The Rockies are at a crossroads. They have to decide if they will stay the course, likely leading to more losing seasons, or pick a new path. On the bright side, the Rockies have hired a director of research and development in Scott Van Lenten, a former Nationals senior analyst. Earlier this month, Thomas Harding reported that the Rockies had posted three positions that Van Lenten will oversee in a web developer, data engineer, and data architect.
Harding also paraphrased assistant GM Zack Rosenthal as saying that the research and development team is likely to expand even more under a belief that “technological tools” are good. Additionally, Harding reported that interim GM Bill Schmidt expressed interest in “expansions in the mental skills/sports psychology area” as part of a plan to combat the altitude challenges the Rockies face.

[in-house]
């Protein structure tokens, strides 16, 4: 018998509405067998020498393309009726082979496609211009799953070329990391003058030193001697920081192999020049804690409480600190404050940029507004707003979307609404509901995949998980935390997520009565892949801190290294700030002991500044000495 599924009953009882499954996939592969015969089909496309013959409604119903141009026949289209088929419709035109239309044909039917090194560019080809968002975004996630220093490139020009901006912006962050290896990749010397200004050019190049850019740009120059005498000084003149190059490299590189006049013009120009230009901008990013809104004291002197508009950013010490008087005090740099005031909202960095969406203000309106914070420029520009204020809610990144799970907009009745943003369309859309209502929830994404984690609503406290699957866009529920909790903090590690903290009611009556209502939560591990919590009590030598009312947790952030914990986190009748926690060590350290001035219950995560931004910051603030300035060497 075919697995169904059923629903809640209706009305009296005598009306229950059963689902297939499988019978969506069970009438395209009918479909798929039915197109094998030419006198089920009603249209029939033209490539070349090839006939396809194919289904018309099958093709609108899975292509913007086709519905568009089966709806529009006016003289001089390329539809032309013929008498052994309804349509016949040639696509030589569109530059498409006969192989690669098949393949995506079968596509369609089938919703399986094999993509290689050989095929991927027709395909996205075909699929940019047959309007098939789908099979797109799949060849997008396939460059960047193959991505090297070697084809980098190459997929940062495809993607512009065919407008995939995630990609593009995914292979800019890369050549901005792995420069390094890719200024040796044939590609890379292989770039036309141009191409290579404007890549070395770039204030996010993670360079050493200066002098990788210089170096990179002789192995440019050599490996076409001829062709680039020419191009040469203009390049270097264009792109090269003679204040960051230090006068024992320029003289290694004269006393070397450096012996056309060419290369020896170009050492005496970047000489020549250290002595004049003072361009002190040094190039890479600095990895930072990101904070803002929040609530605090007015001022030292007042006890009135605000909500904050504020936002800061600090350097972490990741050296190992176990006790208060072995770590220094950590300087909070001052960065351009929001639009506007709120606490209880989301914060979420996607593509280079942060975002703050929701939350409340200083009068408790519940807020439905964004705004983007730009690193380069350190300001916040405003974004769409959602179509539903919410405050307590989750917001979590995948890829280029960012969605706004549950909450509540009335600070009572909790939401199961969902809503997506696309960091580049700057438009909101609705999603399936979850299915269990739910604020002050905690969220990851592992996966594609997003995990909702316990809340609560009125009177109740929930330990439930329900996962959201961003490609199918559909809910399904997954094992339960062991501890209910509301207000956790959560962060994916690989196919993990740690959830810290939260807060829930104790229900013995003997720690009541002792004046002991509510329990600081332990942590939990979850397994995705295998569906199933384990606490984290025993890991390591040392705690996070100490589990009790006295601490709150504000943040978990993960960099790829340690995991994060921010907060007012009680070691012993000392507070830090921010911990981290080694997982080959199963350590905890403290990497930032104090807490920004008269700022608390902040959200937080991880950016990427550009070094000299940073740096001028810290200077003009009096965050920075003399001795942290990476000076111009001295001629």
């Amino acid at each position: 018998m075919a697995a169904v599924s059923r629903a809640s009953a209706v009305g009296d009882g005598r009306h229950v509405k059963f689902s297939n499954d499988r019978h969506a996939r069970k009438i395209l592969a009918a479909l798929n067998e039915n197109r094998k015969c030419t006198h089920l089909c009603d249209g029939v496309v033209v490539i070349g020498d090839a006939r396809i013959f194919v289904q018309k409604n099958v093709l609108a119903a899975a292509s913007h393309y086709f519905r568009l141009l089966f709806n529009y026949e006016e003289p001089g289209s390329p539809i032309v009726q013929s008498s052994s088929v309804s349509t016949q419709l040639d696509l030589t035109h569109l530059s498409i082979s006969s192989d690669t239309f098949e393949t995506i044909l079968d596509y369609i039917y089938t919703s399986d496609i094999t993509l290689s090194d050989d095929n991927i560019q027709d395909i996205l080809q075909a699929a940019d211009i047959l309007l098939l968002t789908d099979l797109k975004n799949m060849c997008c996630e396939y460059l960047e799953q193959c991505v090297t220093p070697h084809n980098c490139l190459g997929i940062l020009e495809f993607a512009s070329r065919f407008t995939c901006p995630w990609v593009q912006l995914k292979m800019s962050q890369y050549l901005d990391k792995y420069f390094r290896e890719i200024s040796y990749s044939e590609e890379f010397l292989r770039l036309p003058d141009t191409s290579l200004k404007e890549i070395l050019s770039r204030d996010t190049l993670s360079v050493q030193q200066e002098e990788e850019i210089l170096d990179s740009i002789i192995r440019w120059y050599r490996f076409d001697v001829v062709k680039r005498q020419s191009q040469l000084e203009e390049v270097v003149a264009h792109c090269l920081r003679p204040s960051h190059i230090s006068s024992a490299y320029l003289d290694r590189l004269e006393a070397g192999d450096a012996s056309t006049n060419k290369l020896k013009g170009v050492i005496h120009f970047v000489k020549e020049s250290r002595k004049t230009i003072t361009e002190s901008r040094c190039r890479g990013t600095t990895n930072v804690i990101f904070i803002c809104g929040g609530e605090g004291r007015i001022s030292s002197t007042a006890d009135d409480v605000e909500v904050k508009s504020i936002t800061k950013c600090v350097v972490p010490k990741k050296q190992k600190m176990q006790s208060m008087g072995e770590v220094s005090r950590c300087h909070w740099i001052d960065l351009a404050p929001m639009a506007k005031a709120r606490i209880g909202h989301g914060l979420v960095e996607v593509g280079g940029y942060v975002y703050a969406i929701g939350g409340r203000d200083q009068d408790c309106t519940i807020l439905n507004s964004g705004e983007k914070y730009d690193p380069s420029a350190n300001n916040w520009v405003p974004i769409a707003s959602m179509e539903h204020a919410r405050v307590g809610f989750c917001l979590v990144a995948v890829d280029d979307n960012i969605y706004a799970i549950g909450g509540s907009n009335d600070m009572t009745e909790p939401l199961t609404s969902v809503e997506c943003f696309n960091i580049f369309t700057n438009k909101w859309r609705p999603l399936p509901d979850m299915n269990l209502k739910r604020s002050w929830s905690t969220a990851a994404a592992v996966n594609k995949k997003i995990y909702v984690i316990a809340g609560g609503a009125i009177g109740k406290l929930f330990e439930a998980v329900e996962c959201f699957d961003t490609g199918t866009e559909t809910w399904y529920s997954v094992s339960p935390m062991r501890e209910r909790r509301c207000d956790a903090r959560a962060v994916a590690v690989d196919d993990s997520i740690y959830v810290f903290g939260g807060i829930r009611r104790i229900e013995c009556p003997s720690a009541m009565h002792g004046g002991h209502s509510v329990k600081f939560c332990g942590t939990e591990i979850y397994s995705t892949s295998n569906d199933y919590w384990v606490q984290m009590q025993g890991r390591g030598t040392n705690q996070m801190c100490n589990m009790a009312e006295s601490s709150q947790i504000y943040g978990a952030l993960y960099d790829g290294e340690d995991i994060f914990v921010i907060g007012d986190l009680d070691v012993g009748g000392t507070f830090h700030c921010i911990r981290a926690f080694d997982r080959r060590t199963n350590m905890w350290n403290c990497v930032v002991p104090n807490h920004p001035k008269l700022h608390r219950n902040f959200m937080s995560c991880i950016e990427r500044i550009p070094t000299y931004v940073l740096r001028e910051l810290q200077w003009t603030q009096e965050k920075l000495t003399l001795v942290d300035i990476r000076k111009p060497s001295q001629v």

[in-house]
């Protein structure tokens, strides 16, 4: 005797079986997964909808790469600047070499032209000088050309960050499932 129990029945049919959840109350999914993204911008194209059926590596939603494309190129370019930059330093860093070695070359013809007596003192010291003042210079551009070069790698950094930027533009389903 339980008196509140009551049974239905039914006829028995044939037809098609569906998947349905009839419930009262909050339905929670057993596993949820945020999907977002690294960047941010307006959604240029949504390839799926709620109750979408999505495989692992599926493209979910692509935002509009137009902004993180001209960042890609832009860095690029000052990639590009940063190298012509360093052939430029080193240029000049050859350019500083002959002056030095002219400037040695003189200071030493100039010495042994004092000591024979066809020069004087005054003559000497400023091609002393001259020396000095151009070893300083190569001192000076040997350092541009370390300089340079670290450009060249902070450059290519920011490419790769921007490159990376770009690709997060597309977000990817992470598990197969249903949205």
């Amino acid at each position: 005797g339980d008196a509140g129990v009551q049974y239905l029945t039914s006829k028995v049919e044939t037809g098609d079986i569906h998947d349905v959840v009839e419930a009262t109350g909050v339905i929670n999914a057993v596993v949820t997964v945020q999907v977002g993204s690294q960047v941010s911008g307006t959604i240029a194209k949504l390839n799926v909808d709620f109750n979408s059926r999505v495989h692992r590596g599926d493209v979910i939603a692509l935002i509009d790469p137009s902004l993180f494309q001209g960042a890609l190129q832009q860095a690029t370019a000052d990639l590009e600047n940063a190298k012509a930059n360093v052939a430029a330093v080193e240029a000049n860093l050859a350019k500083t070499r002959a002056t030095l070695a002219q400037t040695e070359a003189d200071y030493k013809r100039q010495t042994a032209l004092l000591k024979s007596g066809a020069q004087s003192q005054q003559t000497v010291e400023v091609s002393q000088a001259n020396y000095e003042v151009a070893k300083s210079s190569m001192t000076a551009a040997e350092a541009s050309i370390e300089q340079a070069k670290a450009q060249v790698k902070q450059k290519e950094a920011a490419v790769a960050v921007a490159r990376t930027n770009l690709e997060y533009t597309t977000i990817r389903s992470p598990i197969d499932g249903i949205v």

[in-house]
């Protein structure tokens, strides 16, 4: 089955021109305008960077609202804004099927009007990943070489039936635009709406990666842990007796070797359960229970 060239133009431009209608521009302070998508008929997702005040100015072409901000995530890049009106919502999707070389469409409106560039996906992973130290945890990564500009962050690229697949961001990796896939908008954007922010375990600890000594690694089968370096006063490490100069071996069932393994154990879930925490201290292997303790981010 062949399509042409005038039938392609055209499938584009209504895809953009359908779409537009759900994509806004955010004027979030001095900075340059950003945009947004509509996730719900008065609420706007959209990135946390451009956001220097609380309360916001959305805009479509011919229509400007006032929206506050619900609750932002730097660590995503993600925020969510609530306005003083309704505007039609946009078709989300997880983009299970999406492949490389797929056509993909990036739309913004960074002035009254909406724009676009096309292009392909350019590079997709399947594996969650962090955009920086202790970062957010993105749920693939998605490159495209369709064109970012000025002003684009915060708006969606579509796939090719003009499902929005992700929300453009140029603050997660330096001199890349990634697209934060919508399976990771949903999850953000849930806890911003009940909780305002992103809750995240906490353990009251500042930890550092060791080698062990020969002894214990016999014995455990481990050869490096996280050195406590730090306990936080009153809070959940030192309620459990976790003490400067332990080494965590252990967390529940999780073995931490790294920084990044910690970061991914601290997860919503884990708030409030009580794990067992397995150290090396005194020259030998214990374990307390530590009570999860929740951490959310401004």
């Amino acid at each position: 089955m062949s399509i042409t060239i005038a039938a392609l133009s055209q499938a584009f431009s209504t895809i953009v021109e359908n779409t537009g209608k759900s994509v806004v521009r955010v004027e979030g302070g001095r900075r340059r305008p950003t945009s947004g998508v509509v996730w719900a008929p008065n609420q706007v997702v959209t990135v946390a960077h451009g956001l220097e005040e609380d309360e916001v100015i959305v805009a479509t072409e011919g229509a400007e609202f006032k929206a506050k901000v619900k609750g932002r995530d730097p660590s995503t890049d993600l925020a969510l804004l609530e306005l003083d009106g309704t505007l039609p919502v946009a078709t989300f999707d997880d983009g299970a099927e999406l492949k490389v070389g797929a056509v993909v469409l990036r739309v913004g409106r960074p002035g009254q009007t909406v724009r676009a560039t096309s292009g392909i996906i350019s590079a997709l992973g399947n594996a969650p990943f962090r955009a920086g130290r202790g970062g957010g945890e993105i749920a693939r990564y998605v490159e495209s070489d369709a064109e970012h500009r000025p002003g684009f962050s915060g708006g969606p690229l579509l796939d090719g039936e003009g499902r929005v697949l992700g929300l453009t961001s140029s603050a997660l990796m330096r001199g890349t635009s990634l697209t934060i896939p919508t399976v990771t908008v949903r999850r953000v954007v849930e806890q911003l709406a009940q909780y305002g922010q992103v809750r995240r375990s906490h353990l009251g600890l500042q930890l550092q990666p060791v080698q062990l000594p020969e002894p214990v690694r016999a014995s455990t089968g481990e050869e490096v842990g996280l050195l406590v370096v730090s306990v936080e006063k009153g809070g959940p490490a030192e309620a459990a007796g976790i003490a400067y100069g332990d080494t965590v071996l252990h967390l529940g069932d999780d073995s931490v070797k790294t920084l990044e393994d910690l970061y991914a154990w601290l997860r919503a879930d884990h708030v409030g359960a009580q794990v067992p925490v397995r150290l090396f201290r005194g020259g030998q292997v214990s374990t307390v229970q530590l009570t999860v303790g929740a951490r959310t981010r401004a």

All signs point to Schmidt getting the GM gig. While that might not bring the outside perspective many Rockies fans had hoped for, if he believes in changing things, maybe there is hope for better Septembers to come. Regardless if it’s Schmidt or someone else, part of that change has to be better player relations and communication. As we saw with Story’s “confusion” with the front office and Arenado’s frustration, the Rockies have to stop alienating the team’s best players.
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As Rockies fans have noticed, the bullpen has been better lately, as evident in the success on this road trip. As Patrick Saunders points out, on the season, the Rockies have the fourth-worst ERA (5.08), WHIP (1.45), and hard-hit rate (34.5). But things got better in August when the bullpen’s 4.11 ERA was ranked 19th in the MLB. That’s due in part to Carlos Estévez, Tyler Kinley, and Lucas Gilbreath. The improvement is good, but significant changes are needed to the entire bullpen this offseason.
The best player in baseball every year since 1969 | MLB.com